* Transfig. 1
* Transfig. 2
* Transfig. 3
* Mk 9:2-10 A
* Mk 9:2-10 B
* Old Test.
* Post Crus.
* Pictures 1
* Pictures 2
* Pictures 3
* Pictures 4
The Post-Crusader period
(by Teresa Petrozzi - translated by Raphael Bonanno ofm)
the other hand, Tabor was not forgotten: the tradition of the gospel incident
continued to attract the pilgrims. In the section "the Cult on Tabor" we
reported the chronicles relevant to the devotions; now we will give general
information on the surviving ruins.
Burchard, who climbed Tabor twenty years after Baibars, saw the ruins of three
tabernacles or cloisters, palaces, towers and buildings that had become
shelters for wild beasts. Ricoldo of Monte Croce in 1294 read the gospel and
wept over such desolation.
Some visitors, trusting in inexperienced guides or gathering ancient beliefs
that had become so fantastic as to be unrecognizable, placed the most disparate
events on Tabor.
Maundeville and Boldensel, in the Holy Land
in 1322 and 1332 respectively, both speak of the school of the Lord, the Schola
Domini, where Jesus taught his disciples the secrets of heaven. The Grotto of
the Teachings, also called the grotto of the Our Father, is found on the Mt of
Olives. Maundeville adds:
"On that mount and on the place of the Transfiguration, on the day of judgment,
four angels will sound their trumpets and will raise up to new life all the
people who have died since the creation. And they will come in body and soul to
the judgment in the presence of the face of God , in the Valley of Josaphat.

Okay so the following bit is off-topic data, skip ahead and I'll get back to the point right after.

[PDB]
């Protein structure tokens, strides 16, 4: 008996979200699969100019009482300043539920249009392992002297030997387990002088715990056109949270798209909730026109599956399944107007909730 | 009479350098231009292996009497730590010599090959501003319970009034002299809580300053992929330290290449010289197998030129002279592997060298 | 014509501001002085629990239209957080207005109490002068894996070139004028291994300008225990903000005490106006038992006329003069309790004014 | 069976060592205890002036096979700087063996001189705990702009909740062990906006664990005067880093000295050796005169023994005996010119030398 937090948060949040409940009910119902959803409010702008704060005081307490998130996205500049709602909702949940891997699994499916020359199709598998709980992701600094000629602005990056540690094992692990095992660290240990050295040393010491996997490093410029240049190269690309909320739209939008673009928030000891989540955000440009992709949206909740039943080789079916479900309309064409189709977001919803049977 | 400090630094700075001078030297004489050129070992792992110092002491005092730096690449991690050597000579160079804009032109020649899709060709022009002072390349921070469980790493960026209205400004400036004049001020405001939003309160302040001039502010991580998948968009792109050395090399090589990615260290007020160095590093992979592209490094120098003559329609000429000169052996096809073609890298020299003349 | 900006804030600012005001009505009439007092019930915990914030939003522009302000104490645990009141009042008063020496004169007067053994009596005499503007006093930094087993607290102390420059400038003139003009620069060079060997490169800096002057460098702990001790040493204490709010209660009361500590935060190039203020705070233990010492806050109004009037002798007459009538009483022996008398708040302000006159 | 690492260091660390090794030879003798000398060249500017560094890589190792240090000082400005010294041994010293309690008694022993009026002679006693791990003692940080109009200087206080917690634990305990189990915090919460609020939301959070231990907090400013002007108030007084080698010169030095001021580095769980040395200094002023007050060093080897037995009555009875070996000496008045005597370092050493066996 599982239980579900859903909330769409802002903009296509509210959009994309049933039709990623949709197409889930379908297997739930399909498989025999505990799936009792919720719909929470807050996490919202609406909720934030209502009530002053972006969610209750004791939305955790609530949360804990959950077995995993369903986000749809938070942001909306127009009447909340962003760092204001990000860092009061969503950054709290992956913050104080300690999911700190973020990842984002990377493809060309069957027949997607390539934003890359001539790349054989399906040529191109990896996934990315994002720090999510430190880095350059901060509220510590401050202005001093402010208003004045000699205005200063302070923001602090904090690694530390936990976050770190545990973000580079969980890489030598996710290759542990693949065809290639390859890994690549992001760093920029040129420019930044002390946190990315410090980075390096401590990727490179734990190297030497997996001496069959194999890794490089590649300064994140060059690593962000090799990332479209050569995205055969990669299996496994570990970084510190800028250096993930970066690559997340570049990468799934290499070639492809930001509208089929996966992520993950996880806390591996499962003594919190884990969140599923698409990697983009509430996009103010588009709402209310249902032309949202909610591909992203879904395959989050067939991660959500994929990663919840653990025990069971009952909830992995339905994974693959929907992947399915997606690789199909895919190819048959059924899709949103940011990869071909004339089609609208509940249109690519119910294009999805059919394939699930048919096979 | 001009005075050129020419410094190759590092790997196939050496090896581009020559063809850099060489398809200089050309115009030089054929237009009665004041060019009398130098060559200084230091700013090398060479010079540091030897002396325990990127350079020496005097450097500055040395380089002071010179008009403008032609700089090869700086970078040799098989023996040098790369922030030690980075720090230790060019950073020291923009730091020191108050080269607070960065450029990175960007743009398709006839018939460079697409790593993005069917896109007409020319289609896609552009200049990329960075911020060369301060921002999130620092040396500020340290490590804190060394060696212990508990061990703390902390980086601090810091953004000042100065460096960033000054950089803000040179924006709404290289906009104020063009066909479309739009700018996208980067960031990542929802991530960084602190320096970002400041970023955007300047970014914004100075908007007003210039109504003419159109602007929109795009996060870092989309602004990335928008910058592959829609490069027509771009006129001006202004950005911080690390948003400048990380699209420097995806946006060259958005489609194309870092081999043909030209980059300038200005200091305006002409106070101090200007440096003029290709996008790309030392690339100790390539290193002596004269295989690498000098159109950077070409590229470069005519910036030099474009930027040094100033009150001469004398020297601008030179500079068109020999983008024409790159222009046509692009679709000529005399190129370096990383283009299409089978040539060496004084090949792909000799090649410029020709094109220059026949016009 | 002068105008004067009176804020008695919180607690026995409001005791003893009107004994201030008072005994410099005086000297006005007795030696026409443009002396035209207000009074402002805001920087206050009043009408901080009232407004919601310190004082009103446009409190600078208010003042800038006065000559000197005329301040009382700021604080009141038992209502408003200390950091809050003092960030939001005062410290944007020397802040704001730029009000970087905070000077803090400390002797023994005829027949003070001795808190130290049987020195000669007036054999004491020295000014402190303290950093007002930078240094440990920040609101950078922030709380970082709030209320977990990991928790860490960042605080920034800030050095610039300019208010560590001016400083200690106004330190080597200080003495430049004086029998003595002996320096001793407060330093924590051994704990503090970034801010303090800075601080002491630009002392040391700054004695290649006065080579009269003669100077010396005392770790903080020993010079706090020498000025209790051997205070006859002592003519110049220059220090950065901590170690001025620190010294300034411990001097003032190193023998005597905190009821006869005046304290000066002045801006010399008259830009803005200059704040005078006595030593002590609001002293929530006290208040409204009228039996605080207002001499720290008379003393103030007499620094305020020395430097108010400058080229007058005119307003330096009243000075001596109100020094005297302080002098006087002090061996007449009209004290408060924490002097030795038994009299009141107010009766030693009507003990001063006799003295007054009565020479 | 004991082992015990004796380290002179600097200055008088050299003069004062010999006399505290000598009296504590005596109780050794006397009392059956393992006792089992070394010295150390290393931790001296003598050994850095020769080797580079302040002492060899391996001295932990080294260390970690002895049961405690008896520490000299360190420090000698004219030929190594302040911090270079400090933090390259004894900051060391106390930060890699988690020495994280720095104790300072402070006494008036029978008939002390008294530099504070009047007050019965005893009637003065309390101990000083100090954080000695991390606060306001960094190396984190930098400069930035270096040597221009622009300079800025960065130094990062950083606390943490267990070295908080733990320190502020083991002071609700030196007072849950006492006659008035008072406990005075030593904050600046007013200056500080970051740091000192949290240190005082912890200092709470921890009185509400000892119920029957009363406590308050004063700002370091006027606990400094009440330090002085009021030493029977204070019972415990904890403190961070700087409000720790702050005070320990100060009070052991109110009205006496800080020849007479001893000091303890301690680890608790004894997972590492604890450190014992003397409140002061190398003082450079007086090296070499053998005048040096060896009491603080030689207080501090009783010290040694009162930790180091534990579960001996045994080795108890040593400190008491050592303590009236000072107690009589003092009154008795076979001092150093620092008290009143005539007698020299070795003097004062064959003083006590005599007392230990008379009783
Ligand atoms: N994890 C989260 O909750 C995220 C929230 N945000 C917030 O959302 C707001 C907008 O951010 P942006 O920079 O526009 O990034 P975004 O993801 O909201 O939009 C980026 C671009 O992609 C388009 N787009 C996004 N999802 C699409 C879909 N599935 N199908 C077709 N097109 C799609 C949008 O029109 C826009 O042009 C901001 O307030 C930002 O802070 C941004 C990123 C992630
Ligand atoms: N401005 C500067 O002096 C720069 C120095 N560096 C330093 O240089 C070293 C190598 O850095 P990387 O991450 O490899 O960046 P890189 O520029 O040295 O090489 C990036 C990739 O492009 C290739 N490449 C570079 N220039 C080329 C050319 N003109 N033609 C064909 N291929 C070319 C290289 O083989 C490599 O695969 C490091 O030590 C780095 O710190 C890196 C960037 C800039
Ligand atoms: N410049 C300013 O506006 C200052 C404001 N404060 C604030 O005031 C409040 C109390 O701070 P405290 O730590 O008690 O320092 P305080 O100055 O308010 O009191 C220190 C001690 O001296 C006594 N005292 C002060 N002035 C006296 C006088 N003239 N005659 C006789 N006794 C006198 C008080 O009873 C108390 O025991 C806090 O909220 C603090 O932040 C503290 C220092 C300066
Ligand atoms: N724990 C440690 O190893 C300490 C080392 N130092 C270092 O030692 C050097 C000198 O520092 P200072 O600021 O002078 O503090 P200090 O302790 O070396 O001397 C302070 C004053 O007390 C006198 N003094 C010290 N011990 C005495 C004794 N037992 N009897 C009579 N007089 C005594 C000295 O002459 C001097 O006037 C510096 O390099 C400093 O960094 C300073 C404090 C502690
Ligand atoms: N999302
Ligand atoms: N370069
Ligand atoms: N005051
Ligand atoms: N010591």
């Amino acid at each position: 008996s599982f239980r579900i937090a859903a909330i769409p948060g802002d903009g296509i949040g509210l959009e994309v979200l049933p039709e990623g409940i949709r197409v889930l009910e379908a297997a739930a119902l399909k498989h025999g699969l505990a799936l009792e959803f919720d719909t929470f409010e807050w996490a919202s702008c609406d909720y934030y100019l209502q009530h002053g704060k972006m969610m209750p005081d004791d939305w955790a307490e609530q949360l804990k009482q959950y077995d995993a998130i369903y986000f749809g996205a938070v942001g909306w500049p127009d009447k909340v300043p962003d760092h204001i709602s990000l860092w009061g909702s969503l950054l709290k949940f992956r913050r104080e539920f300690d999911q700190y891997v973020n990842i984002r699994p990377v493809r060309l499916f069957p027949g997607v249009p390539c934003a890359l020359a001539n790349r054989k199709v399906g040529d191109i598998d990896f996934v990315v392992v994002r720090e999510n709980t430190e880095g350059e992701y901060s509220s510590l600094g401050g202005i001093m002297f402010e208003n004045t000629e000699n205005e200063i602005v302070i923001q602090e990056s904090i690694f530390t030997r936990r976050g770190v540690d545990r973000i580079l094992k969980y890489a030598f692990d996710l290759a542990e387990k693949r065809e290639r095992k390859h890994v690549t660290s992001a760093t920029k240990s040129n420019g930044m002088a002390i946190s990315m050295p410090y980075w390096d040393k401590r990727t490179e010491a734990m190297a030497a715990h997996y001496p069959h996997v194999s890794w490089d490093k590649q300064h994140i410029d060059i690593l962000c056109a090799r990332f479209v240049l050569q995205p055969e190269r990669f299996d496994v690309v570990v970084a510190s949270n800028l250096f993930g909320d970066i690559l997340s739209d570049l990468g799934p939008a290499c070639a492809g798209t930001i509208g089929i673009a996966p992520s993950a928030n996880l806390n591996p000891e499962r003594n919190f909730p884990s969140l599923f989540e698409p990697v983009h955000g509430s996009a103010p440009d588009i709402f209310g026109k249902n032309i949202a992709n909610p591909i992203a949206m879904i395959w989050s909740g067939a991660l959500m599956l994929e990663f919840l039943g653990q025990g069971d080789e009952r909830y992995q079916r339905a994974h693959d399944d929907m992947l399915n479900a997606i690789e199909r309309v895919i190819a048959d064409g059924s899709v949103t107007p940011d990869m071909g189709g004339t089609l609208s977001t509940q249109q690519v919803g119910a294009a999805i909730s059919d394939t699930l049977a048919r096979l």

And it will be on Easter day, the day of the Resurrection of our Lord." The
spaniard Oliver (1464) saw from the Mt of Olives "the road to Mt Tabor which is
the place where Adam was created and where Abraham and Sarah are buried". Von Harff, at the end of the 15th c., also
says: "The Christians who live in the region and are Syrians, Jacobites,
Georgians, Abyssinians and others, maintain that Adam the first man disobeyed
God on this Mt Tabor and that at the end of time four angels will announce the
day of judgment from this mountain top"
The first pilgrim to give some solid information about the ruins was
Niccol´o of Poggibonsi in 1345. Sources contemporary to the constructions
which have come down to us unfortunately do not describe the structures or the
decorations. The recent finds of archaeology are based only on the foundations
and floors that remain. The pilgrim chronicles that mention the buidlings have
a special importance inasmuch as they put us in contact with the reality and
vicissitudes of the past.
We read in Poggibonsi: "This mountain is very high and large, and almost round;
and on top there is a flat surface, which once was a farmland but now is a
wasteland; and in the middle there is a church, and, in the middle of said
church, there is a tomb (round-shaped), elevated inside the whole building. And
there, our Lord Jesus Christ, wanting to show his glory to his apostles, there
where the tomb is, he was transfigured, and appeared suddenly with Moses and
Elijah, and they spoke with him; and the voice was heard from heaven, and thus
was written in golden letters on the said tomb, and they read thus: Hic est
filius meus dilectus, in quo mihi bene complacui, ipsum audite (This is my
beloved Son, in whom I am well-pleased, hear him). And on the earth there are
forms, like the confused St Peter, St James and St John, fallen on the ground
before the divine glory; and where St Peter fell, there is the inscription:
Domine, bonum est nobis hic esse, etc. (Lord, it is good for us to be here).